4. Use local means of transportation to get around: travel is and remains primarily a displacement: from point A to point B everything in between is the substance of the journey. Do not stop at the destination, but enjoy the whole journey; it is there where wonderful things are discovered, where friendships are made albeit briefly, where one can relax in a different context from our own and with new geometries for the eyes. Traveling by local means (buses, trains, boats, etc.) is the best way to get to know a country and its culture: especially in many countries of the world where nomadism is still very much anchored: India, Latin America, Asia and Africa are inhabited by men and women on the move; they constitute a much more fluid and communal societies than ours, where work, family and friendship relationships are based on constant movement and interactions in society are mostly improvised and spontaneous.
  5. Turn off cell phones and buy a good camera: we are connected much of our lives, constantly on the reach. While traveling try to let go of this subtle addiction for some time and if you like the document your travel buy a good camera. For cell phones there is always time in the evening, when in your hostel with wifi connection you can do some research to plan the next day.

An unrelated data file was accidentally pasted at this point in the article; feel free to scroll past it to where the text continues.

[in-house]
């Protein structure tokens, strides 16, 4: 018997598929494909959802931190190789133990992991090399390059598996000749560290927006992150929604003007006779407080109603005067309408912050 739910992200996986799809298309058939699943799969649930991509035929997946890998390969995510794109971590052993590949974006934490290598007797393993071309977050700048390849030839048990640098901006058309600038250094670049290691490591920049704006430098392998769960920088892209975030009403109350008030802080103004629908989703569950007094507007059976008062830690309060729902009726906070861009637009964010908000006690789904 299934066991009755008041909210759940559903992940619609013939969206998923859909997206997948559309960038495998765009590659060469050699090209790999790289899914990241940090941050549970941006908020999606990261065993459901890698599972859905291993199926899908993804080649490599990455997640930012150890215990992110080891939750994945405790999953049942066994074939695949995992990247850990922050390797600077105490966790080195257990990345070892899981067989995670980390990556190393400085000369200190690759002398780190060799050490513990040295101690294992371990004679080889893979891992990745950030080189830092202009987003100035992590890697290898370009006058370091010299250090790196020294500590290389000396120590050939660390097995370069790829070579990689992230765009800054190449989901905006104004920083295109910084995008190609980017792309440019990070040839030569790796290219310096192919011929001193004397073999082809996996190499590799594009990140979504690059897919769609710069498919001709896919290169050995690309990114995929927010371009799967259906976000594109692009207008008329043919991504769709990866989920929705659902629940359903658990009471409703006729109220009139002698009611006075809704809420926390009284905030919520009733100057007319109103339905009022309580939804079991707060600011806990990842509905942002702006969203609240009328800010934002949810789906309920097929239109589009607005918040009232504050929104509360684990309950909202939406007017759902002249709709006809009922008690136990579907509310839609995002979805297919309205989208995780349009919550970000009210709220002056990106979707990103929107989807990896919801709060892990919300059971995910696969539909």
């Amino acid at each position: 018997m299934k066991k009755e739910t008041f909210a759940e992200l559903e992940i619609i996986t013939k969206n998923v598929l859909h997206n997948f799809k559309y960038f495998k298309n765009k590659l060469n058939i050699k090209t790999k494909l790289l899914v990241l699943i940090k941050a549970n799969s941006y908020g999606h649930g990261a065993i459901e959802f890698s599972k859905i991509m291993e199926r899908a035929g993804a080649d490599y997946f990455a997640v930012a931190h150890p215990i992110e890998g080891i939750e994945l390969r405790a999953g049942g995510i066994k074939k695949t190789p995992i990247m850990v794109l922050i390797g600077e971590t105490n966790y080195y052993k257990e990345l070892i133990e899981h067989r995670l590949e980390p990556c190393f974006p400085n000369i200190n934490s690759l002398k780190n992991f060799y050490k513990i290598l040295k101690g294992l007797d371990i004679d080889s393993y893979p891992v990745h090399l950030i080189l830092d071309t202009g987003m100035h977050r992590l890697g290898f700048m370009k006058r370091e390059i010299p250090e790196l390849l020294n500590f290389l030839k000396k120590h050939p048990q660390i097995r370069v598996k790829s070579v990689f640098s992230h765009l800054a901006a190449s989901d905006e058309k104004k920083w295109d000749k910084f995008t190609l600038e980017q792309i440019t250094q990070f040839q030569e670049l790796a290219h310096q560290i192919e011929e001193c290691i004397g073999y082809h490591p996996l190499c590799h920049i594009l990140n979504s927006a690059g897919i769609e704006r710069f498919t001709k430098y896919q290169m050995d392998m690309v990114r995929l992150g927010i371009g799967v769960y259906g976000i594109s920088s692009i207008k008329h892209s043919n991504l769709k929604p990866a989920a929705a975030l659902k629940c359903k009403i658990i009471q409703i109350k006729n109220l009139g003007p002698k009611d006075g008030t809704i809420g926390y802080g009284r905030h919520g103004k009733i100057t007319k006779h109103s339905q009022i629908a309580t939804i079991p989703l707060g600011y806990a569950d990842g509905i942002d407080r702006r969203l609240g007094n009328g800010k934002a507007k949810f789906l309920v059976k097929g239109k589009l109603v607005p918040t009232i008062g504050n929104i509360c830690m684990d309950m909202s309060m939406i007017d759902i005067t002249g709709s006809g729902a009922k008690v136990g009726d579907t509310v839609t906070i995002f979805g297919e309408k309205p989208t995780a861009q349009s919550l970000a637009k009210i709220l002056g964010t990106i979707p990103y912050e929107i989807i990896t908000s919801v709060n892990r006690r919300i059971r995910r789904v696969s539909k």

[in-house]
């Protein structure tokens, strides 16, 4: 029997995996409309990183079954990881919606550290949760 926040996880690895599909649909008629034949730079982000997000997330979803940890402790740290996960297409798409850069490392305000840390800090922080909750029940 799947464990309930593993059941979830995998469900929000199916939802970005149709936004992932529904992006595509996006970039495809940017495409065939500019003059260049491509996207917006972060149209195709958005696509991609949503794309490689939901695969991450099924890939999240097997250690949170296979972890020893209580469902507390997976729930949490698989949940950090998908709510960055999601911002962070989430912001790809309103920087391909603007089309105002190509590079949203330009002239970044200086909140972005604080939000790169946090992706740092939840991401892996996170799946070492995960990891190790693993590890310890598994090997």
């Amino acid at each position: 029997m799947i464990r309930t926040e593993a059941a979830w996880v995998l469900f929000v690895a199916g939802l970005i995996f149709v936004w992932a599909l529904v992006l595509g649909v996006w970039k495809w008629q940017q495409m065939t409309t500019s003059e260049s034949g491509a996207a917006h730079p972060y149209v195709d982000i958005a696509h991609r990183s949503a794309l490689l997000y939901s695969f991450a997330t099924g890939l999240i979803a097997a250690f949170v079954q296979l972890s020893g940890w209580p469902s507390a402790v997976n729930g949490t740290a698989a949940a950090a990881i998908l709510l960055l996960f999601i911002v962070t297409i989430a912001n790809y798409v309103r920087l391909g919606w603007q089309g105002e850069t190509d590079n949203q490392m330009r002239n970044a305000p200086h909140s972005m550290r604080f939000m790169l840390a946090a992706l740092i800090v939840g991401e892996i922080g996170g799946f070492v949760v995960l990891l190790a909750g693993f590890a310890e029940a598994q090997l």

6. Buy a map: how much information can a map give us? A lot: if you take a few hours to look at a map you will realize how many suggestions you will find in it about places to visit or simply to orient yourself in your travels. This is not just a job for cartographers or environmental guides: maps can give us a general impression of the morphology of the territory and based on our preferences give us a hint to where to go (lakes, seas, jungles, mountains, cities, villages, islands etc.).
  7. Use the online platform created around twenty years ago now offers the possibility of being hosted in people’s homes, without any charge, just by creating a profile and starting to get positive reviews; the system is simple and allows you to travel in a different way than usual: read the profiles of who is offering this possibility and when you find like-minded people write to them directly: if you are lucky you will be able to stay in their homes for several days and share experiences together (a dinner, a tour of the city, a trek, go to the market, meet their friends or family members etc. ).